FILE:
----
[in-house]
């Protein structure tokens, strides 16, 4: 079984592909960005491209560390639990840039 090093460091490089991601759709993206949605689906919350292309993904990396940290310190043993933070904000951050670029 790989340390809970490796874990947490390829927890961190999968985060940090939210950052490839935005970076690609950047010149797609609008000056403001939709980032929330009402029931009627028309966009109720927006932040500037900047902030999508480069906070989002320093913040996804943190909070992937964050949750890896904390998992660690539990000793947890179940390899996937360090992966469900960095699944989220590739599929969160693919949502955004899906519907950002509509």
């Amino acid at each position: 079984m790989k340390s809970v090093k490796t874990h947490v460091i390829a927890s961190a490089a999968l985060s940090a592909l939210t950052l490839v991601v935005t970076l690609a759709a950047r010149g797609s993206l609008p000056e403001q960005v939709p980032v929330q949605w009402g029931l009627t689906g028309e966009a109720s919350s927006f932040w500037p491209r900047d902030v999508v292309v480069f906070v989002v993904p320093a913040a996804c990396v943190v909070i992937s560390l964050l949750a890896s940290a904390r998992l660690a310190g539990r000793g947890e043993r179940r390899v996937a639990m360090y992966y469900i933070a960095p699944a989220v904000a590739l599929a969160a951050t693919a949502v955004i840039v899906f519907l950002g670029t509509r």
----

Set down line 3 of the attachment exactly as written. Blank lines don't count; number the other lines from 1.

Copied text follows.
């Amino acid at each position: 079984m790989k340390s809970v090093k490796t874990h947490v460091i390829a927890s961190a490089a999968l985060s940090a592909l939210t950052l490839v991601v935005t970076l690609a759709a950047r010149g797609s993206l609008p000056e403001q960005v939709p980032v929330q949605w009402g029931l009627t689906g028309e966009a109720s919350s927006f932040w500037p491209r900047d902030v999508v292309v480069f906070v989002v993904p320093a913040a996804c990396v943190v909070i992937s560390l964050l949750a890896s940290a904390r998992l660690a310190g539990r000793g947890e043993r179940r390899v996937a639990m360090y992966y469900i933070a960095p699944a989220v904000a590739l599929a969160a951050t693919a949502v955004i840039v899906f519907l950002g670029t509509r």